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Posted: September 23, 2009
New nanotechnology material kills antibiotic-resitant bacteria
(Nanowerk News) Doctors are not well armed in the fight against antibiotic-resitant bacteria. It is very difficult – or, in the worst case, impossible – to fight such infections. A team of researchers in Münster has now developed a unique nanotechnology material that kills antibiotic-resitant bacteria.
Researchers from Münster University and CeNTech (Center for NanoTechnology) were involved in the work, with Prof. Luisa De Cola leading the chemists and Prof. Berenike Maier heading the biologists.
“Our results are a premiere. For the first time we have shown that it is possible to equip nano-particles with the following three functions: the particles adhere specifically to bacteria, mark them and then kill them off,” says Dr. Cristian Strassert from the Physical Institute at WWU, who led the work on the study.
The starting material used by the researchers is so-called zeolite-L-nano-crystals. In a simple, inexpensive process these nano-particles are provided with a component which enables the particles to adhere to the surface of the bacteria. In addition, the particles are equipped with a colourant which glows green under a fluorescence microscope and makes the bacteria visible.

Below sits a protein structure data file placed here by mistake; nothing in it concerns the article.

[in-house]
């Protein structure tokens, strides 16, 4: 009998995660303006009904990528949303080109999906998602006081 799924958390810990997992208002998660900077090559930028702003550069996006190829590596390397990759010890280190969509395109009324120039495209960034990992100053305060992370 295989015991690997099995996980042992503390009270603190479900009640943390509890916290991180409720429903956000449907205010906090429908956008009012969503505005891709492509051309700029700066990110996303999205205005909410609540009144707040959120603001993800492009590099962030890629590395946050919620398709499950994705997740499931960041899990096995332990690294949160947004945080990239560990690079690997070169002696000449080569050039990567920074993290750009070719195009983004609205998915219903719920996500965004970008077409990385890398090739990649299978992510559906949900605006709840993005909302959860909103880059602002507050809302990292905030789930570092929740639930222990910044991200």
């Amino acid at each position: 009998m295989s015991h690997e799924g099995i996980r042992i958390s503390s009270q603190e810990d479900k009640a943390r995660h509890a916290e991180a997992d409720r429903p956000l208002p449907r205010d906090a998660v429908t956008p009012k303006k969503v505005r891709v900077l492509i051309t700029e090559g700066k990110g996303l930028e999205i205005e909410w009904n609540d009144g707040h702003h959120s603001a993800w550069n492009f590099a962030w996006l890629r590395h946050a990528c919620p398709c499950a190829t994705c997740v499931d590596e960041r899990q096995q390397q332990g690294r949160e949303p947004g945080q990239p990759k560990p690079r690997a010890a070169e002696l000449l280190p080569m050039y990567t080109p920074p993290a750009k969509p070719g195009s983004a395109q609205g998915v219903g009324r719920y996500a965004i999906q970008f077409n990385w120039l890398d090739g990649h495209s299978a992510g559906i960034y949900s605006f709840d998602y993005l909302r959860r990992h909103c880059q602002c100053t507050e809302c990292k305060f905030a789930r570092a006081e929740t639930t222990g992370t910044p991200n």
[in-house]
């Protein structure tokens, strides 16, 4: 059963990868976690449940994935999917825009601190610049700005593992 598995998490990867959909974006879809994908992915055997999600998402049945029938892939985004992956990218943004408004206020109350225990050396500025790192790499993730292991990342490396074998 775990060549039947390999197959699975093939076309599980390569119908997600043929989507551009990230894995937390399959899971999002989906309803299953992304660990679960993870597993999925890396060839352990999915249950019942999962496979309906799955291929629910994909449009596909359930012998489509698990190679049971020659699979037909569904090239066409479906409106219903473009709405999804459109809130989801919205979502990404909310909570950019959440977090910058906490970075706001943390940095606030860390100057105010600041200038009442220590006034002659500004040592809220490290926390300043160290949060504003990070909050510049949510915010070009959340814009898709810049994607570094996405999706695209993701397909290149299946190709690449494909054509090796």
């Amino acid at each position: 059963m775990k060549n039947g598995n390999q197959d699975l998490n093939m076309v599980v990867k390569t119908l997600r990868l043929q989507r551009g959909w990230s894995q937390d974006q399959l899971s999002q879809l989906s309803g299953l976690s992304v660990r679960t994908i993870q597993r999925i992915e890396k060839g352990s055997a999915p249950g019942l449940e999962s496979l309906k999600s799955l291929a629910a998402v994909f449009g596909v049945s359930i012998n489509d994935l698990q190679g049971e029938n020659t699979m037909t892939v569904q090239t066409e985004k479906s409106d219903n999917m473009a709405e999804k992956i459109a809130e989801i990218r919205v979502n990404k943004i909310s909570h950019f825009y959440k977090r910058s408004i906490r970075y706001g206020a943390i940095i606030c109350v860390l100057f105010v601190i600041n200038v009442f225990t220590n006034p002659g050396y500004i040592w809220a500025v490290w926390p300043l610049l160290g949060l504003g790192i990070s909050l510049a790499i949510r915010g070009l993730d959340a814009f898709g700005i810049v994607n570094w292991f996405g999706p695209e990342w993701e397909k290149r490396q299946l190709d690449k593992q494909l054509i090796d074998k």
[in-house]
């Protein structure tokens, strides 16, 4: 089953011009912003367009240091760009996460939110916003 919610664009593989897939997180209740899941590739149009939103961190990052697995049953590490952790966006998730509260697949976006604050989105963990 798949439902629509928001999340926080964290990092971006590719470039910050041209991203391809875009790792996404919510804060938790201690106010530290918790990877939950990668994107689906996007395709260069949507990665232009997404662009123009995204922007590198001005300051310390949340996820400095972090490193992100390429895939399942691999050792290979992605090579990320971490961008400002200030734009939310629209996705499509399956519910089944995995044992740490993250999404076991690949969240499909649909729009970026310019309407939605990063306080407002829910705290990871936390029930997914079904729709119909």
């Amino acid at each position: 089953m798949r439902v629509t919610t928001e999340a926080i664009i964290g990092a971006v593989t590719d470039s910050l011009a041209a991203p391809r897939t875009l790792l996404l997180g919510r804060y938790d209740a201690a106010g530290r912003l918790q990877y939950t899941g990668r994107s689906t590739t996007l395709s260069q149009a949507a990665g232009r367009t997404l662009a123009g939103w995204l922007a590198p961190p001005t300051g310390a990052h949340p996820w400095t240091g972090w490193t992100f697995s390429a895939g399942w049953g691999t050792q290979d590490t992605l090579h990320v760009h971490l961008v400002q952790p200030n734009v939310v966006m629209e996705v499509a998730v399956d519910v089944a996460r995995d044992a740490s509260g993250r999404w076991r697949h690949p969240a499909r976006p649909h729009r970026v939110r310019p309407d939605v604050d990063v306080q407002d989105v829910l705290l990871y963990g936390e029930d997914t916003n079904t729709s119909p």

The effectiveness of the nano-particles is based on the “photodynamic therapy” method, whereby exposure to light sets off a reaction which kills the bacteria cells. The researchers also tack a third material on to the nano-crystals which is activated by red light and produces certain aggressive oxygen molecules. These oxygen molecules – “singlet oxygen” – start a chain reaction which destroys the bacteria cell.
The new nano-particles have hitherto adhered, through electrostatic interplay, to types of bacteria with certain surface properties (“gram-negativ"). The researchers are now working on making binding to other types of bacteria possible and increasing the binding specifity. In future the method could then be used to target certain bacteria in localised illnesses.
“Moreover,“ says Strassert, “we are looking at whether the method could be used not only to fight antibiotic-resitant bacteria, but also in the treatment of skin cancer.” To this end the scientists want to get the nano-particles to bind specifically to cancer cells. “If that succeeds it would be conceivable for the nano-particles to be applied to the skin in future in a cream,” says Strassert, describing his vision. “Through exposure to light the particles could then be activated and the cancer cells destroyed.”